It’s High Time For Legislation On Freebies

Avatar photo
By: Seema Sindhu | NEW DELHI
Updated: August 20, 2022 19:26

During a rally on 17th July, Prime Minister Narendra Modi said that “revdi culture” (culture of distributing freebies) is very dangerous for development of the country and needs to be removed from politics in the country. On 26th July, hearing a PIL on rampant culture of freebies, the Supreme Court called the issue “serious” one and asked the Centre, which is respondent number 1, to take a clear stand on the issue. Respondent number 2, the Election Commission of India (ECI) intends to steer away from the contentious issue calling it a policy decision of a party and want of legislative competence in this regard. However, the court seems to be keen to “review” its stand on the issue.

Before discussing the ongoing debate on this issue, it’s important to give the background of a case of 2013 – S Subramaniam Balaji vs Govt of Tamil Nadu & Others to the readers to understand why the consideration of the PIL in question is akin to review.

Subramaniam Case


In the Subramaniam case, the key issue before the SC was: whether the promises made by the political parties in the election manifesto would amount to “corrupt practices” as per Section 123 of the Representation of Peoples (RP) Act, 1951 which deals with corrupt practices like bribery, undue influence, threat and inducement by individual candidate or his agent. This was in relation to the 2006 Assembly elections in Tamil Nadu where the DMK had promised a bevy of freebies, including free distribution of color TV to the public if the party forms government.

The court had reasoned that Section 123 and other relevant provisions contemplate corrupt practice by individual candidates or his agent and clearly draw a distinction between an individual candidate put up by a political party and the political party as such. It further observed: if we are to declare that every kind of promise made in the election manifesto is a corrupt practice, this will be flawed. Since all promises made in the election manifesto are not necessarily promising freebies per se, for instance, the election manifesto of a political party promising to develop a particular locality if they come into power, or promising cent per cent employment for all young graduates, or such other acts. Therefore, it will be misleading to construe that all promises in the election manifesto would amount to corrupt practice. Likewise, it is not within the domain of this court to legislate what kind of promises can or cannot be made in the election manifesto.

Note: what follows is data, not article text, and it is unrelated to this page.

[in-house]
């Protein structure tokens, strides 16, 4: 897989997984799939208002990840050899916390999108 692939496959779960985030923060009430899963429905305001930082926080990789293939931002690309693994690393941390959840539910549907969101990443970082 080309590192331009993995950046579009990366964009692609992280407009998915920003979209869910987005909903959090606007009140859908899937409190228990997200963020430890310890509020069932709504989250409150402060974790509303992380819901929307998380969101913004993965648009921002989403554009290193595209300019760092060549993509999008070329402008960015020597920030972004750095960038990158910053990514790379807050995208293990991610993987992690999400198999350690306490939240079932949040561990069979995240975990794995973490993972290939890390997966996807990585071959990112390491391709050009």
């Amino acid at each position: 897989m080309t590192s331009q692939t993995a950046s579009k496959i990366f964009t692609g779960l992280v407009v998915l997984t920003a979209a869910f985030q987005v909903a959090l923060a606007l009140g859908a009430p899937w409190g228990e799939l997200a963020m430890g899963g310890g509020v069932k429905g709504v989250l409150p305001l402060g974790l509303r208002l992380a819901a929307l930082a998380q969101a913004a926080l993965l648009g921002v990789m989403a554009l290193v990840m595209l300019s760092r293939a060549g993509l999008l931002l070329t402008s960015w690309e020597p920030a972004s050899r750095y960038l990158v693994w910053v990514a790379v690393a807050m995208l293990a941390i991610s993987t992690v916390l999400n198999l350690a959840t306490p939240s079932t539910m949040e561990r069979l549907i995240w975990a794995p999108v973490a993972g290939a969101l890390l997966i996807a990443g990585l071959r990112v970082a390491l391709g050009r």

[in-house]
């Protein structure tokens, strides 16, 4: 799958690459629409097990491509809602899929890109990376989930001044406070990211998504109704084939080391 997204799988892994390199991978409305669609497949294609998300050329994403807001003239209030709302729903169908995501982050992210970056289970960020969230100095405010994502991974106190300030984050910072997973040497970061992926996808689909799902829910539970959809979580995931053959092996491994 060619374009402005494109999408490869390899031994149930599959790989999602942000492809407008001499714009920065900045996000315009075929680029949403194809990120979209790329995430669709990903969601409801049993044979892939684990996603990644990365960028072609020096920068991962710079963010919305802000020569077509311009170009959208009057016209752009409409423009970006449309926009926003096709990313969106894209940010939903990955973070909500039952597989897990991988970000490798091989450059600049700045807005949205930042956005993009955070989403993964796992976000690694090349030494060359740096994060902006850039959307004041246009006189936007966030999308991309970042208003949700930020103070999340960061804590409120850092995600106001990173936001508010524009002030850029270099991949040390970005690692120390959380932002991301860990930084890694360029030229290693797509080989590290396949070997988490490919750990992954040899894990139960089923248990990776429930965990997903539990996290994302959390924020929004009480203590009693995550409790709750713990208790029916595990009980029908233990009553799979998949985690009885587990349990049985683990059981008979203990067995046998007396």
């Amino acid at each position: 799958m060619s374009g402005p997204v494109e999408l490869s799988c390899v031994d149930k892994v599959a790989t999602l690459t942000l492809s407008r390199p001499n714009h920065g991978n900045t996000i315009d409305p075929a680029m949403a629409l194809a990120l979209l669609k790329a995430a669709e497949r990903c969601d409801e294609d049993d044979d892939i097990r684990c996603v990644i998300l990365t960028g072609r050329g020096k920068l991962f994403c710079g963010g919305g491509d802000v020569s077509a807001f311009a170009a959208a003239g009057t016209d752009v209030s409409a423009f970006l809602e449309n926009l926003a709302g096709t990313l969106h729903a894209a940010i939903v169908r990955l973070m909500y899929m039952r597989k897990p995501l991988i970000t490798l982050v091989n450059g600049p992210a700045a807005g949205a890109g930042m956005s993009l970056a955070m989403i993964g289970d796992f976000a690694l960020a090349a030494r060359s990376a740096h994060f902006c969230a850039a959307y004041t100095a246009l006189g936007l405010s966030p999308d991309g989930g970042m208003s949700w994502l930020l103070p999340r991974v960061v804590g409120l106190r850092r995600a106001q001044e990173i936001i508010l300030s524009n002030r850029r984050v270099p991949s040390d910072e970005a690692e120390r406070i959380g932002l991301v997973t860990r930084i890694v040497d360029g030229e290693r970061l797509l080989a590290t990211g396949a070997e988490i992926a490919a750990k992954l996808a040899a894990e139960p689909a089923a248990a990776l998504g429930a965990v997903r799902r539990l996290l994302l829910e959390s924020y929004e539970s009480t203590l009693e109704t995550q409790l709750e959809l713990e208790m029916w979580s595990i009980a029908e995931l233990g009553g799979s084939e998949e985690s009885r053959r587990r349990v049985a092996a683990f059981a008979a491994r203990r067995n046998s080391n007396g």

The court had dismissed the appeal holding that “judicial interference is permissible when the action of the government is unconstitutional and not when such action is not wise or that the extent of expenditure is not for the good of the State”. However, the court opined: “the reality cannot be ruled out that distribution of freebies of any kind, undoubtedly, influences all people. It shakes the root of free and fair elections to a large degree”, and thus it passed a direction in the Subramaniam case to the effect that “….considering that there is no enactment that directly governs the contents of the election manifesto, we hereby direct the Election Commission to frame guidelines for the same in consultation with all the recognised political parties as when it had acted while framing guidelines for general conduct of the candidates, meetings, processions, polling day, party in power, etc. In the similar way, a separate head for guidelines for the election manifesto released by a political party can also be included in the Model Code of Conduct for the guidance of political parties and candidates.” It is noteworthy here that the RP Act has no provision of Model Code of Conduct; the EC derives this power from Article 324 of the Constitution.